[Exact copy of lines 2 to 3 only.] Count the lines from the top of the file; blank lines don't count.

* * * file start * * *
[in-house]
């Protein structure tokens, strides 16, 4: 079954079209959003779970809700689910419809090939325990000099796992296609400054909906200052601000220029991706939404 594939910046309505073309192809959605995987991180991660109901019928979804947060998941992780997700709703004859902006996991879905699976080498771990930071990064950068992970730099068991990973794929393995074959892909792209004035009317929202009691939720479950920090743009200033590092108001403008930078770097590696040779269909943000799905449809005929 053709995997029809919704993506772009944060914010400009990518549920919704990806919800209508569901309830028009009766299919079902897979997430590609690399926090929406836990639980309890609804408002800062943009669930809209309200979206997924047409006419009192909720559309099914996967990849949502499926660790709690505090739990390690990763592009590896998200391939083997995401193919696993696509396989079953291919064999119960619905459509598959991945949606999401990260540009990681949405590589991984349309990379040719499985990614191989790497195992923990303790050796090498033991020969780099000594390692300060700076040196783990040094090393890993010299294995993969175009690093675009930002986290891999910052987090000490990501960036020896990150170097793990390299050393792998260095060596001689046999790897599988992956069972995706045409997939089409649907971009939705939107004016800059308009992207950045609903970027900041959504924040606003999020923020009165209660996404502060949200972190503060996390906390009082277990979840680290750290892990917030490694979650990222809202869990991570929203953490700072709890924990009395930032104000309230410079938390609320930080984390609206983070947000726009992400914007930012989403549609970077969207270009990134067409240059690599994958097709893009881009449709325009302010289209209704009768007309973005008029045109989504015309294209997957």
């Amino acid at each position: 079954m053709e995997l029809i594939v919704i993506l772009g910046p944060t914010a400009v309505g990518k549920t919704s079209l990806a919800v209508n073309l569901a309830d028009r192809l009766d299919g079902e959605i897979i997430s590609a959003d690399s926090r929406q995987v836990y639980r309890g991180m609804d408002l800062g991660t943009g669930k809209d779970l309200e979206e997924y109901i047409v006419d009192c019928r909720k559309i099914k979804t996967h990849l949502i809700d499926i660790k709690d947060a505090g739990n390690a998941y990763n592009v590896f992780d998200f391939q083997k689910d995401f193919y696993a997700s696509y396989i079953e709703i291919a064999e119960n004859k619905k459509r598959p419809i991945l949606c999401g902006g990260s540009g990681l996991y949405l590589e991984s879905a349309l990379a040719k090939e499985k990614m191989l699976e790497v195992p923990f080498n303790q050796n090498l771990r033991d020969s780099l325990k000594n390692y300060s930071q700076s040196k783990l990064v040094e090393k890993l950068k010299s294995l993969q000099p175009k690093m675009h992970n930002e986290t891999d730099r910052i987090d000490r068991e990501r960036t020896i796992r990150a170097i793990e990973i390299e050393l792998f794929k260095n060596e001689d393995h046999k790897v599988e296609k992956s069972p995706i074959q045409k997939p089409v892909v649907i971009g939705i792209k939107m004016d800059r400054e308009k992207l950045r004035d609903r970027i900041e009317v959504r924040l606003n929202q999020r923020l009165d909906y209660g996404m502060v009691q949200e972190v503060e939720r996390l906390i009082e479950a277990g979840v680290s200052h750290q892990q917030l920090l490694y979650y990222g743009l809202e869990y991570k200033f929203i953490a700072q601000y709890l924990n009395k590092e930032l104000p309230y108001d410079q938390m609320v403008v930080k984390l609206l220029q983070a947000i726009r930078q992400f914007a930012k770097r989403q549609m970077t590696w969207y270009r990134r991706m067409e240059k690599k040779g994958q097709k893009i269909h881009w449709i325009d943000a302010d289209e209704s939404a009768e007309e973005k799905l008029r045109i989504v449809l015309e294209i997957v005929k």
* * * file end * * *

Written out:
């Protein structure tokens, strides 16, 4: 079954079209959003779970809700689910419809090939325990000099796992296609400054909906200052601000220029991706939404 594939910046309505073309192809959605995987991180991660109901019928979804947060998941992780997700709703004859902006996991879905699976080498771990930071990064950068992970730099068991990973794929393995074959892909792209004035009317929202009691939720479950920090743009200033590092108001403008930078770097590696040779269909943000799905449809005929 053709995997029809919704993506772009944060914010400009990518549920919704990806919800209508569901309830028009009766299919079902897979997430590609690399926090929406836990639980309890609804408002800062943009669930809209309200979206997924047409006419009192909720559309099914996967990849949502499926660790709690505090739990390690990763592009590896998200391939083997995401193919696993696509396989079953291919064999119960619905459509598959991945949606999401990260540009990681949405590589991984349309990379040719499985990614191989790497195992923990303790050796090498033991020969780099000594390692300060700076040196783990040094090393890993010299294995993969175009690093675009930002986290891999910052987090000490990501960036020896990150170097793990390299050393792998260095060596001689046999790897599988992956069972995706045409997939089409649907971009939705939107004016800059308009992207950045609903970027900041959504924040606003999020923020009165209660996404502060949200972190503060996390906390009082277990979840680290750290892990917030490694979650990222809202869990991570929203953490700072709890924990009395930032104000309230410079938390609320930080984390609206983070947000726009992400914007930012989403549609970077969207270009990134067409240059690599994958097709893009881009449709325009302010289209209704009768007309973005008029045109989504015309294209997957």
């Amino acid at each position: 079954m053709e995997l029809i594939v919704i993506l772009g910046p944060t914010a400009v309505g990518k549920t919704s079209l990806a919800v209508n073309l569901a309830d028009r192809l009766d299919g079902e959605i897979i997430s590609a959003d690399s926090r929406q995987v836990y639980r309890g991180m609804d408002l800062g991660t943009g669930k809209d779970l309200e979206e997924y109901i047409v006419d009192c019928r909720k559309i099914k979804t996967h990849l949502i809700d499926i660790k709690d947060a505090g739990n390690a998941y990763n592009v590896f992780d998200f391939q083997k689910d995401f193919y696993a997700s696509y396989i079953e709703i291919a064999e119960n004859k619905k459509r598959p419809i991945l949606c999401g902006g990260s540009g990681l996991y949405l590589e991984s879905a349309l990379a040719k090939e499985k990614m191989l699976e790497v195992p923990f080498n303790q050796n090498l771990r033991d020969s780099l325990k000594n390692y300060s930071q700076s040196k783990l990064v040094e090393k890993l950068k010299s294995l993969q000099p175009k690093m675009h992970n930002e986290t891999d730099r910052i987090d000490r068991e990501r960036t020896i796992r990150a170097i793990e990973i390299e050393l792998f794929k260095n060596e001689d393995h046999k790897v599988e296609k992956s069972p995706i074959q045409k997939p089409v892909v649907i971009g939705i792209k939107m004016d800059r400054e308009k992207l950045r004035d609903r970027i900041e009317v959504r924040l606003n929202q999020r923020l009165d909906y209660g996404m502060v009691q949200e972190v503060e939720r996390l906390i009082e479950a277990g979840v680290s200052h750290q892990q917030l920090l490694y979650y990222g743009l809202e869990y991570k200033f929203i953490a700072q601000y709890l924990n009395k590092e930032l104000p309230y108001d410079q938390m609320v403008v930080k984390l609206l220029q983070a947000i726009r930078q992400f914007a930012k770097r989403q549609m970077t590696w969207y270009r990134r991706m067409e240059k690599k040779g994958q097709k893009i269909h881009w449709i325009d943000a302010d289209e209704s939404a009768e007309e973005k799905l008029r045109i989504v449809l015309e294209i997957v005929k």